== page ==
HomeNewsBriefUrabeños Landmines are Guerrilla Tactic from Colombia’s Dark Past
BRIEF

Urabeños Landmines are Guerrilla Tactic from Colombia's Dark Past

COLOMBIA / 14 JUN 2019 BY MÓNICA BETANCUR EN

The seizure of 563 anti-personnel landmines suspected of belonging to the Urabeños has fueled speculation that the powerful Colombian drug trafficking organization has renewed a notorious practice long associated with guerrilla forces.

Authorities dismantled the alleged Urabeños landmine production site in a rural area of Riosucio in Chocó department, near the country's border with Panama, El Colombiano reported.

All 563 landmines were disarmed, though authorities said the devices were set to be deployed in the territory where the group is fighting guerrillas from the National Liberation Army (Ejército de Liberación Nacional - ELN) for control. There are also strong suspicions that the ELN has deployed landmines as part of this same conflict.

SEE ALSO: Urabeños News and Profile

General Juan Carlos Ramírez explained that “the Urabeños were intending to use [the mines] to cover their drug trafficking corridors in northern Chocó [as well as protecting] cocaine paste production and cocaine chlorohydrate."

The mines were also likely to be used to scare people living in communities along the border between Chocó and Antioquia, where the Urabeños have been fighting with the ELN since 2018 to take over territory left behind by the demobilized Revolutionary Armed Forces of Colombia (Fuerzas Armadas Revolucionarias de Colombia – FARC), according to El Tiempo.

InSight Crime Analysis

Prior to the Colombian government and the FARC signing a peace agreement in 2016,  Colombia had one highest landmine mortality and injury rates in the world.

The Office of Colombia's High Commissioner for Peace, the institution responsible for demining operations in the country, reported that from 1990 until March 31, 2019, Colombia tallied 11,375 victims of landmines, 2,293 of whom died.

SEE ALSO: Colombia Finally Gets Serious About Tackling Los Urabeños

The number of people who suffered landmine injuries dropped to 89 in 2016 and then to 57 in 2017, the lowest number recorded. But incidents tripled in 2018, according to the Red Cross.

And while the Colombian government tallied 178 cases of landmine victims in 2018, the Red Cross counted more, with 221 cases. So far this year, 58 incidents have been reported.

While a growing number of municipalities in Colombia have been declared free of landmines, forests and nature reserves in Chocó and Antioquia remain peppered with them.

Some of these mines may be new, with the ex-FARC Mafia or Urabeños once again planting them to protect drug routes and coca cultivations. And communities in these regions suffer the consequences, exposing children to the deadly devices and confining families to their villages.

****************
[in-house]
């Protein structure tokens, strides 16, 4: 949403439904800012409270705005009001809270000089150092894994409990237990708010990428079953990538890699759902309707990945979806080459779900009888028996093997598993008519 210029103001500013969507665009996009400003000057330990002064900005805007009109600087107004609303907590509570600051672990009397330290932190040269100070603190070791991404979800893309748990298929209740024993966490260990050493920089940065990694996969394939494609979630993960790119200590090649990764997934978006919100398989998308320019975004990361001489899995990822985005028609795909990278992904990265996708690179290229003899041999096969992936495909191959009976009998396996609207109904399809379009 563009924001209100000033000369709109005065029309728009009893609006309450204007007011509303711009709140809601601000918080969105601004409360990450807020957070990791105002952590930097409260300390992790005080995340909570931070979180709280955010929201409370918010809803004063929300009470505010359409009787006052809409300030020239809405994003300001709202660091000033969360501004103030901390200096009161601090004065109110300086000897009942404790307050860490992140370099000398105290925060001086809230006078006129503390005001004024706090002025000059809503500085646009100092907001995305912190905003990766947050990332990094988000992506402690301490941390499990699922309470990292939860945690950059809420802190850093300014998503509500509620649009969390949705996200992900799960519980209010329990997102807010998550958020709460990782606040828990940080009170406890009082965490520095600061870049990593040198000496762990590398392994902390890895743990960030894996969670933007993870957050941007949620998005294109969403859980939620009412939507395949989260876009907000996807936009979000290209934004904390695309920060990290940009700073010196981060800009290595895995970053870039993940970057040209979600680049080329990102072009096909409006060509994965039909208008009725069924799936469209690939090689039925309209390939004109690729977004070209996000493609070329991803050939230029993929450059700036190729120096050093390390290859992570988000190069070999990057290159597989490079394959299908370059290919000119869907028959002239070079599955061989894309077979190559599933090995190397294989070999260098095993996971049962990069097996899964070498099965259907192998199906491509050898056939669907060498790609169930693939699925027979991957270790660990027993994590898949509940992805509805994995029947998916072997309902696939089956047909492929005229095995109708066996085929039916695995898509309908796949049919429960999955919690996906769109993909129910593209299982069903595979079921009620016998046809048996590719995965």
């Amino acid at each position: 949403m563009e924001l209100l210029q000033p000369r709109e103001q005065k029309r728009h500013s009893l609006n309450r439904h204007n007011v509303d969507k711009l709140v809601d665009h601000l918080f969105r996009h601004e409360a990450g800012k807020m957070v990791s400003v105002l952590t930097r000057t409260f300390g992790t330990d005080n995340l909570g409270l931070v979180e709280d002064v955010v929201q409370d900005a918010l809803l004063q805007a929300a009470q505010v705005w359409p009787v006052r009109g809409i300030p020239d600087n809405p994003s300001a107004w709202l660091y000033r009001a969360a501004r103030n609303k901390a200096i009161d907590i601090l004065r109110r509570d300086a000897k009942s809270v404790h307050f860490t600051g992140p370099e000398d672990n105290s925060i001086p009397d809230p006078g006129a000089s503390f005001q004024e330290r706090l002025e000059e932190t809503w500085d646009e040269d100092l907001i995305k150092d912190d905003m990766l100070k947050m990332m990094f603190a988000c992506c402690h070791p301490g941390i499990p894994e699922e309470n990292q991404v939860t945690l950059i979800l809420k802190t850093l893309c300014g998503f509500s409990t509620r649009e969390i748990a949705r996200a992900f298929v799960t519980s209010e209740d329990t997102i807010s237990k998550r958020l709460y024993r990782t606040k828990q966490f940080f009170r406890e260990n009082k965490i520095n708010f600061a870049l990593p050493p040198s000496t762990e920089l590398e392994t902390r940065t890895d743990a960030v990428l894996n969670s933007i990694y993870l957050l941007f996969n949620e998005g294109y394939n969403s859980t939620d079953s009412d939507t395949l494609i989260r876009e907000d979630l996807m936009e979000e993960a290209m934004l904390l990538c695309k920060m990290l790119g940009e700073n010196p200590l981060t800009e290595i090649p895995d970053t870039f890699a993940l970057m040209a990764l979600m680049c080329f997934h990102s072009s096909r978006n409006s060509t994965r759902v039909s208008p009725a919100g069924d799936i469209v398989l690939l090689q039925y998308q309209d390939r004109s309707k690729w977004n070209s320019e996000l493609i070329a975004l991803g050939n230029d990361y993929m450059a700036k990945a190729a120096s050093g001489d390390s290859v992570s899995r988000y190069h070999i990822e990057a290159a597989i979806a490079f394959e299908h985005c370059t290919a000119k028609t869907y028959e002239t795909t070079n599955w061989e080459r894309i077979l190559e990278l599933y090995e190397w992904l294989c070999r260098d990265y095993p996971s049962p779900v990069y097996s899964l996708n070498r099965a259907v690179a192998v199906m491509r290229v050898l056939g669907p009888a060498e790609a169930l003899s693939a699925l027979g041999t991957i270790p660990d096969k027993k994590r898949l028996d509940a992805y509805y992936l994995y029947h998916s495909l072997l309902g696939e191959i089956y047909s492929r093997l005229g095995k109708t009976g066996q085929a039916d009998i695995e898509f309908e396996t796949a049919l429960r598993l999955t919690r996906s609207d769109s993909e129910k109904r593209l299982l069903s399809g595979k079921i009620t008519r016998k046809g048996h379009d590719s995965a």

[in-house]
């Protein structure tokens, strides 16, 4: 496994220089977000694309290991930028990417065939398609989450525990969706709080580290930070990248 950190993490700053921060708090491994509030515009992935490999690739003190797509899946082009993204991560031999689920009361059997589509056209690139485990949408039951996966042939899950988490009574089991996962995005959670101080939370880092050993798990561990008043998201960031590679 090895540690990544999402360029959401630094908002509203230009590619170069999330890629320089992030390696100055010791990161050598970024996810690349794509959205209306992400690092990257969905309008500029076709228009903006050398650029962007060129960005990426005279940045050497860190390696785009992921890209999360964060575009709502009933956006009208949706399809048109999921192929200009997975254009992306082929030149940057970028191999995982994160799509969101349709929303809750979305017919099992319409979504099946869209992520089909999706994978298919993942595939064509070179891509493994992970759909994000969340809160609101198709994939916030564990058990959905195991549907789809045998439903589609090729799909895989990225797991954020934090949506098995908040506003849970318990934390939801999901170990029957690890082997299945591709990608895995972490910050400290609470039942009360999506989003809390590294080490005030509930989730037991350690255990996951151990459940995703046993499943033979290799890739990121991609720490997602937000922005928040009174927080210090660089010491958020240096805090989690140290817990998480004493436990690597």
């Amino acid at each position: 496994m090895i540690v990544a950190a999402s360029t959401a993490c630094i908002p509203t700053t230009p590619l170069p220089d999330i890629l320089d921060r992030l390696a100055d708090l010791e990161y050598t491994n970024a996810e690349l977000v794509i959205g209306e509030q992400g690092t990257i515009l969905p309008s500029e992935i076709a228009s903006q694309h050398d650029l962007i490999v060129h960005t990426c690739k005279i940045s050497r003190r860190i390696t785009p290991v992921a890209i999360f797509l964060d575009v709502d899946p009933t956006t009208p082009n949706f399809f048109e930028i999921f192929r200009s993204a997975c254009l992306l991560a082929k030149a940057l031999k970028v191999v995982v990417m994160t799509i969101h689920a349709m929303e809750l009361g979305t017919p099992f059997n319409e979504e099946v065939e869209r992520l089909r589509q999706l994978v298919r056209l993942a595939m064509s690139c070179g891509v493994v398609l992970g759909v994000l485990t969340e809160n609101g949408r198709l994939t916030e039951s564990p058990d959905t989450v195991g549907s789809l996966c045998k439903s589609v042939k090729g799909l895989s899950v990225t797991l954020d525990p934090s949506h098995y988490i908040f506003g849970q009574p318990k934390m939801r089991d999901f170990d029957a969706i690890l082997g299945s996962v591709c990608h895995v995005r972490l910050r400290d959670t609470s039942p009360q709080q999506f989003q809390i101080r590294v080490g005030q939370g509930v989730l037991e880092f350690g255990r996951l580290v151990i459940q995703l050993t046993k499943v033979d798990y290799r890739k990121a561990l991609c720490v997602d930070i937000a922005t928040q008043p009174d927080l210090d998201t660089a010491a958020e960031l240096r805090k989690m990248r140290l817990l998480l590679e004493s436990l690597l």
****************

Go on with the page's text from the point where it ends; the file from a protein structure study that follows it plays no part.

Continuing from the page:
share icon icon icon

Was this content helpful?

We want to sustain Latin America’s largest organized crime database, but in order to do so, we need resources.

DONATE

What are your thoughts? Click here to send InSight Crime your comments.

We encourage readers to copy and distribute our work for non-commercial purposes, with attribution to InSight Crime in the byline and links to the original at both the top and bottom of the article. Check the Creative Commons website for more details of how to share our work, and please send us an email if you use an article.

Was this content helpful?

We want to sustain Latin America’s largest organized crime database, but in order to do so, we need resources.

DONATE

Related Content

COLOMBIA / 5 FEB 2013

More than 20,000 kilos of cement, thought to be intended for cocaine production in Colombia, were seized by Ecuadorean…

COLOMBIA / 9 AUG 2011

The strategic Colombian peninsula of La Guajira, a sought after departure point for drugs heading across the Caribbean, may be…

COLOMBIA / 12 JUL 2017

The first census of the ex-guerrilla group known as the FARC show the challenges the government must confront to guarantee…

About InSight Crime

THE ORGANIZATION

Unraveling the Web of Elites Connected to Organized Crime

27 JUL 2021

InSight Crime published Elites and Organized Crime in Nicaragua, a deep dive into the relationships between criminal actors and elites in that Central American nation.

THE ORGANIZATION

InSight Crime’s Greater Focus on US-Mexico Border

20 JUL 2021

InSight Crime has decided to turn many of its investigative resources towards understanding and chronicling the criminal dynamics along the US-Mexico border.

THE ORGANIZATION

Key Arrests and Police Budget Increases Due to InSight Crime Investigations

8 JUL 2021

With Memo Fantasma’s arrest, InSight Crime has proven that our investigations can and will uncover major criminal threats in the Americas.

THE ORGANIZATION

Organized Crime’s Influence on Gender-Based Violence

30 JUN 2021

InSight Crime investigator Laura N. Ávila spoke on organized crime and gender-based violence at the launch of a research project by the United Nations Development Programme.

THE ORGANIZATION

Conversation with Paraguay Judicial Operators on PCC

24 JUN 2021

InSight Crime Co-director Steven Dudley formed part of a panel attended by over 500 students, all of whom work in Paraguay's judicial system.